Kathleen Vogel first became interested in biological weapons during her graduate work in the sciences at Princeton University, where she developed a side interest in science policy issues. After receiving her Ph.D. in biological chemistry, I transitioned from a scientific career to one in science policy. For the next five years, Kathleen conducted security policy research at the Center for Nonproliferation Studies within the Monterey Institute of International Studies, the Peace Studies Program at Cornell University, the Cooperative Monitoring Center at Sandia National Laboratories, the Institute for Public Policy at the University of New Mexico, and the Office of Proliferation Threat Reduction in U.S. Department of State. 

Although these policy-oriented positions were fruitful learning experiences, Kathleen was not satisfied with the existing tools and policy frameworks for understanding bioweapons threats and how to design appropriate policy responses. Her own bioweapons-related research indicated a much more complex set of factors that seemed to shape proliferation threats compared to existing policy discourse. This dissatisfaction has led to the search for and discovery of alternative theoretical tools that reshape the discourse centered around biological weapons, with the hopes of creating a new and generative intellectual conversation between academia and policy.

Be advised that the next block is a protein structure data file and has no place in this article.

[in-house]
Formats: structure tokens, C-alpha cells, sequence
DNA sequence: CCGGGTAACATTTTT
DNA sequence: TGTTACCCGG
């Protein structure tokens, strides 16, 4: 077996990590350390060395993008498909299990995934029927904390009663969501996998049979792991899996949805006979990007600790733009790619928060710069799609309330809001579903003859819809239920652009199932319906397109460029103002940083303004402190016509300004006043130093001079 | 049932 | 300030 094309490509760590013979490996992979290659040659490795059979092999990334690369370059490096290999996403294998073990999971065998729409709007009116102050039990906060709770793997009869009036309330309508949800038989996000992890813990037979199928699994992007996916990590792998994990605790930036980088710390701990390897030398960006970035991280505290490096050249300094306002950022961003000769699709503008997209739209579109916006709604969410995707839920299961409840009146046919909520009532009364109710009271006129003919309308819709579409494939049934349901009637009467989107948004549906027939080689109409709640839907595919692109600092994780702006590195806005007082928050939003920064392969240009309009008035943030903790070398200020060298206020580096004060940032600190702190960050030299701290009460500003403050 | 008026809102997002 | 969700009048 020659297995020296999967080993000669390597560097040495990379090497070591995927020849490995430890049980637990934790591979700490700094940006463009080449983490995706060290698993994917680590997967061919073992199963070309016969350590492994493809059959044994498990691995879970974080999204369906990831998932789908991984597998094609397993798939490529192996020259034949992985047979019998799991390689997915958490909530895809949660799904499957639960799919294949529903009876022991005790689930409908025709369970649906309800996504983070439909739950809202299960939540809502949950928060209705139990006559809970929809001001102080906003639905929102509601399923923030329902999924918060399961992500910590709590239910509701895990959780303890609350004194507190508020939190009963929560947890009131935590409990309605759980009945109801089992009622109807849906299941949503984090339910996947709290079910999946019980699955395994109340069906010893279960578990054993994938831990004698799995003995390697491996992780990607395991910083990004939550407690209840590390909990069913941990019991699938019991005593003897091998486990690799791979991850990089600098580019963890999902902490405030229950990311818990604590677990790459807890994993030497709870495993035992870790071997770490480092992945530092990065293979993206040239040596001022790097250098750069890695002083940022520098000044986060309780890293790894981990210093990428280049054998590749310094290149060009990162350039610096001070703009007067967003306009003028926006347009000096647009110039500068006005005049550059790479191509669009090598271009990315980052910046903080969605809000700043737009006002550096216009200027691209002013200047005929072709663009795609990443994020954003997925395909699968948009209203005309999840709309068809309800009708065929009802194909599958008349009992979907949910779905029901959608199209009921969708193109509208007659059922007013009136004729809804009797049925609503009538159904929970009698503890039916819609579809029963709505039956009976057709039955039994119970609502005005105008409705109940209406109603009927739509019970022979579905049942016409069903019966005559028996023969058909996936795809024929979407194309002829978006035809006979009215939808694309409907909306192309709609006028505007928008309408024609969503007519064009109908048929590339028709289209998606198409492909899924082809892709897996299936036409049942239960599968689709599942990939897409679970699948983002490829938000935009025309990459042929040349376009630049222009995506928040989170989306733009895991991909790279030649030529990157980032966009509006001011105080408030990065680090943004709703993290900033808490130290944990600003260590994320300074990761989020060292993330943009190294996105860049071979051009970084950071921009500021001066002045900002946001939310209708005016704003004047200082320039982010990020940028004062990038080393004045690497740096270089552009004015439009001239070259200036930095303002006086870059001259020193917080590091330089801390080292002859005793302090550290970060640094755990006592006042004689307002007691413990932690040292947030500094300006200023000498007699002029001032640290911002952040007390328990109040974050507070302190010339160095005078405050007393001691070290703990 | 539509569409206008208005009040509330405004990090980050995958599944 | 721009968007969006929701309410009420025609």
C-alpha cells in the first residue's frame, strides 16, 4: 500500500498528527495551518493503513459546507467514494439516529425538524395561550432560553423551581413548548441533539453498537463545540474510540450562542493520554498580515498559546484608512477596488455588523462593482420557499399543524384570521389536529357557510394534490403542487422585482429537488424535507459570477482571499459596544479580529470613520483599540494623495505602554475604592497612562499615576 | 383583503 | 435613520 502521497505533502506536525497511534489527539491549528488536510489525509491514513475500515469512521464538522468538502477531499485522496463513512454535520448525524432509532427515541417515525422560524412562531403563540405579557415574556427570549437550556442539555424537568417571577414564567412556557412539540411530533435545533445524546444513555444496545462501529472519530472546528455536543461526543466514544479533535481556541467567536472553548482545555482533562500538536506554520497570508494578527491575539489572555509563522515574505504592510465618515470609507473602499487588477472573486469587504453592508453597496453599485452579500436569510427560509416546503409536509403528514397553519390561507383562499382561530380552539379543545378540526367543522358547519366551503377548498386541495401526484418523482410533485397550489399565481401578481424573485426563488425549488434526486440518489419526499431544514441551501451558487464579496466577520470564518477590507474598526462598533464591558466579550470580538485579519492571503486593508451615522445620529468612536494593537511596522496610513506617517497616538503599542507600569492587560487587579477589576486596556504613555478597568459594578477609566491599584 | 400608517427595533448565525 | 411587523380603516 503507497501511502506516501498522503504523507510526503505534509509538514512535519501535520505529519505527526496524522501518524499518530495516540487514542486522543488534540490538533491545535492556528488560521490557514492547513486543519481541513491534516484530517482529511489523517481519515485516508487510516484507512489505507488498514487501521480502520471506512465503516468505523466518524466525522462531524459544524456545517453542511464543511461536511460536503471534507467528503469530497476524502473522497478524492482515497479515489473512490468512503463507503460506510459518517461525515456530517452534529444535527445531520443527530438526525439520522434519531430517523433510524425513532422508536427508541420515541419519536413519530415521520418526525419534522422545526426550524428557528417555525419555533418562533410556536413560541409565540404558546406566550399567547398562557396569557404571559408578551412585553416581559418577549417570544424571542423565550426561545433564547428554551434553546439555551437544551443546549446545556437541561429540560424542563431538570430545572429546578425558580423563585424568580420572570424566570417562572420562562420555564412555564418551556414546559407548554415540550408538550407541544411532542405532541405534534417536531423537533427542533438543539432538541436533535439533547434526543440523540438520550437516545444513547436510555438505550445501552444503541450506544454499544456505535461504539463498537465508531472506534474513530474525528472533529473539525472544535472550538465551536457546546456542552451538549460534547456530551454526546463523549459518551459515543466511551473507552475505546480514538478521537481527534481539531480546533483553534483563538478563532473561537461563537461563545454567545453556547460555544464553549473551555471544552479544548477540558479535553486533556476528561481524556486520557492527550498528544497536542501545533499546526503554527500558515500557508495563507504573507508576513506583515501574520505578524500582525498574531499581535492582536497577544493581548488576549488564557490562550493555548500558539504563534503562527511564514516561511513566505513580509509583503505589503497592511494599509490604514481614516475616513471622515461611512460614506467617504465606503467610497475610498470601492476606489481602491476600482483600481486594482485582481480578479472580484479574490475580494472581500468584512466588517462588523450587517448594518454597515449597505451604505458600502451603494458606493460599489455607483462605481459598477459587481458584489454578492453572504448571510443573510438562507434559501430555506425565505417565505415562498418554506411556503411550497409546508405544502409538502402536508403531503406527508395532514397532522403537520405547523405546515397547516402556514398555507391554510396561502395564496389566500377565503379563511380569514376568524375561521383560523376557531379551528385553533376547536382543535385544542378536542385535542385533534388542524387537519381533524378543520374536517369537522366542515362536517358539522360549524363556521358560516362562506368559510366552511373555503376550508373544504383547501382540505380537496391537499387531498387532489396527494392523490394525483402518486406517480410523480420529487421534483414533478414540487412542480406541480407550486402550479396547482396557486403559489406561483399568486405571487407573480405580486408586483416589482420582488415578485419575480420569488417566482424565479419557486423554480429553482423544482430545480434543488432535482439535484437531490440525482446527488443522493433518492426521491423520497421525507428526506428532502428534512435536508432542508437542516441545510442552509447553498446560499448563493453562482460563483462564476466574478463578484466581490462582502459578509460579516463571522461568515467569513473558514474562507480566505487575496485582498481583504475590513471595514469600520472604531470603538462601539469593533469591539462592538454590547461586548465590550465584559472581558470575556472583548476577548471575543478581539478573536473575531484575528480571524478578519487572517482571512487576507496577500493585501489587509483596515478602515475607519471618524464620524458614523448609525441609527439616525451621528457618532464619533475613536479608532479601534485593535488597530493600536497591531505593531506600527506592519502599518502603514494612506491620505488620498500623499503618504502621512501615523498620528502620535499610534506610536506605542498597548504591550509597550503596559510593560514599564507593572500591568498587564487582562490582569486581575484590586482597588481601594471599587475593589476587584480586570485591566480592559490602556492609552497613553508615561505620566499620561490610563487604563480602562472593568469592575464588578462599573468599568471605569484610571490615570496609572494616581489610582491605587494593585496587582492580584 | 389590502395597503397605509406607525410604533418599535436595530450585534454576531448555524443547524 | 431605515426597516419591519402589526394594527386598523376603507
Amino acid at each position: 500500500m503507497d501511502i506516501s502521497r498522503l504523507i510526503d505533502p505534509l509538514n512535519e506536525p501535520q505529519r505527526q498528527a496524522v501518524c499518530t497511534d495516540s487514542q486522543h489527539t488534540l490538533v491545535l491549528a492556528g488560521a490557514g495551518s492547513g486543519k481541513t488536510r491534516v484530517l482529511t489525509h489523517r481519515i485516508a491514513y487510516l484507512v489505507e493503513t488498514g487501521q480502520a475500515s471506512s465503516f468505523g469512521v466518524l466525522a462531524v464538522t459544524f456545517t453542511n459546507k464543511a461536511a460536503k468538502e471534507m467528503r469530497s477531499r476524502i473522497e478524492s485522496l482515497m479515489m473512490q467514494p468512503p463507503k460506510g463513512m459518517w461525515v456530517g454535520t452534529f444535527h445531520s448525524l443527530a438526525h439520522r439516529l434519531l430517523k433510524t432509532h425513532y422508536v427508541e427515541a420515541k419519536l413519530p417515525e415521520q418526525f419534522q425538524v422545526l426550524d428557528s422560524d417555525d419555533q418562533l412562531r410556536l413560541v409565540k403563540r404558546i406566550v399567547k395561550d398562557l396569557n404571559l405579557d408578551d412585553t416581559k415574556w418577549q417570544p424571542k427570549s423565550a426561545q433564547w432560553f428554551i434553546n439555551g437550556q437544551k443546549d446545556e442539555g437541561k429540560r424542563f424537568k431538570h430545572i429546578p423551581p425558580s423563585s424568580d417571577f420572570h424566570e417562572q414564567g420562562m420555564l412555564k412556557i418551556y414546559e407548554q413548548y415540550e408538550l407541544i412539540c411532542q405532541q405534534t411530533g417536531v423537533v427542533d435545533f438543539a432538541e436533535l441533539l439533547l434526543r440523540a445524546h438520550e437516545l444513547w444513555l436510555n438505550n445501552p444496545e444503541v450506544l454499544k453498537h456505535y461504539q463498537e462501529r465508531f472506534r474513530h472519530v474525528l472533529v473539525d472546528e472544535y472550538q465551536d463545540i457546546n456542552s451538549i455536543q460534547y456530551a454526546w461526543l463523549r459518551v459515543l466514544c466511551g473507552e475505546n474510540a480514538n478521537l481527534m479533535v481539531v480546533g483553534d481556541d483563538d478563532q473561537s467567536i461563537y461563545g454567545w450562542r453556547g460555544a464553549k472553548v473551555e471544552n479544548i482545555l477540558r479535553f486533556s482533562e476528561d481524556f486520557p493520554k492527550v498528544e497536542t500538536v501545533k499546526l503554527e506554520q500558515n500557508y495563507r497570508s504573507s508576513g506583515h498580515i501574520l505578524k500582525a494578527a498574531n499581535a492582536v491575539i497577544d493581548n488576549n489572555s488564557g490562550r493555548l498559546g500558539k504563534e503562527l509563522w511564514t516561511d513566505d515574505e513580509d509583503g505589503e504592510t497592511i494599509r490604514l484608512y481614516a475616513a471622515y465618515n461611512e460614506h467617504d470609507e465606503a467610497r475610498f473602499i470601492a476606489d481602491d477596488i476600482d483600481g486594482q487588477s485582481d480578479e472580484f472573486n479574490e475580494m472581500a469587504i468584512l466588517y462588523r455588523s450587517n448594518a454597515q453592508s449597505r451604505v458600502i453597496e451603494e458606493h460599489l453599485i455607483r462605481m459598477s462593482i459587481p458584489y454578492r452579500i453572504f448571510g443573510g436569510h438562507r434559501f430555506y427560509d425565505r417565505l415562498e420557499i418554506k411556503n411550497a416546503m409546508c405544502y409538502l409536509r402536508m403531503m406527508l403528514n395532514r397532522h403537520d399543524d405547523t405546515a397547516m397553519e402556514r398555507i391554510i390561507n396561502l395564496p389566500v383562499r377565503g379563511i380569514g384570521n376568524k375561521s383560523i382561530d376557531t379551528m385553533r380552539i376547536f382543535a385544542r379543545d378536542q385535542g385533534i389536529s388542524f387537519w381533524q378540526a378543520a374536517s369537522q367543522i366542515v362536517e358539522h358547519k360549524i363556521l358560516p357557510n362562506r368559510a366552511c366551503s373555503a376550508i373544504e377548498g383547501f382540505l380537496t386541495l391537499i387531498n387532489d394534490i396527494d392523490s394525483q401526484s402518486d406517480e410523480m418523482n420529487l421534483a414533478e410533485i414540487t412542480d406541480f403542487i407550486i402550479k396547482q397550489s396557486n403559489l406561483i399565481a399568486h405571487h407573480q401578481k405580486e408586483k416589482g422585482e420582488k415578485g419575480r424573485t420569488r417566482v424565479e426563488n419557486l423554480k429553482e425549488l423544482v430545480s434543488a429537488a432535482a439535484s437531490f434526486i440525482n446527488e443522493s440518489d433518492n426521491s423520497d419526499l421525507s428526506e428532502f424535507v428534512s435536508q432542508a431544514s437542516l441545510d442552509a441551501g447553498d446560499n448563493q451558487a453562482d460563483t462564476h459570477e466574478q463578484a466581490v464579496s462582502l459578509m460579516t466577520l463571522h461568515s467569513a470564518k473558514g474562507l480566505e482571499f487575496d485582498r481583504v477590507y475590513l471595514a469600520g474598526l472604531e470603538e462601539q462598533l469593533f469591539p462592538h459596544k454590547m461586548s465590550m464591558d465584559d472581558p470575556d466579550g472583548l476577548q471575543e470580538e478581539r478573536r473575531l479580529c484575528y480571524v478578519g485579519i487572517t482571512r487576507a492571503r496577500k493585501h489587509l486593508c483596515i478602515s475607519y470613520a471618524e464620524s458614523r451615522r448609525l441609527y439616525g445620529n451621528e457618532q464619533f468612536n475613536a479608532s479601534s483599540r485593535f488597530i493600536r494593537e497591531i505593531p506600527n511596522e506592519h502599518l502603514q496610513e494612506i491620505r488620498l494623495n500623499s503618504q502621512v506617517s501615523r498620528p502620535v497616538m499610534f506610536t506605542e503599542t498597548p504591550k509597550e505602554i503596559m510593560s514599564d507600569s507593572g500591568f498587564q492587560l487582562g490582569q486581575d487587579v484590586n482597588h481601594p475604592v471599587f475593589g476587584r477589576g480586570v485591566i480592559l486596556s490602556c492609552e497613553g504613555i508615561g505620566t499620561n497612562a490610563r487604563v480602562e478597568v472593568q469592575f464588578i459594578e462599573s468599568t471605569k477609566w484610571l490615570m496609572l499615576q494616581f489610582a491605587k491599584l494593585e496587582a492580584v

B.A. Chemistry, Biology, Spanish, Drury College; M.A., Chemistry, Princeton University; Ph.D. Chemistry, Princeton University.

Project Summary

This project will create a new unclassified dialogue between nongovernmental experts and intelligence analysts focused on issues of expertise and secrecy in intelligence assessments on weapons of mass destruction (WMD). The project will form unclassified study groups that will examine how WMD assessments can involve an integrated synthesis of social and technical factors, drawing on important sources of unclassified information and methodologies.  One study group will examine bioweapons technologies; the other will examine nuclear weapons technologies.  The goal of these study groups is to discuss new, unclassified, multidisciplinary social science approaches to studying WMD problems that can be useful to intelligence assessments.  This proposed project aims to provide information and expertise to improve the accuracy of WMD assessments in order to better inform U.S. national security policymaking.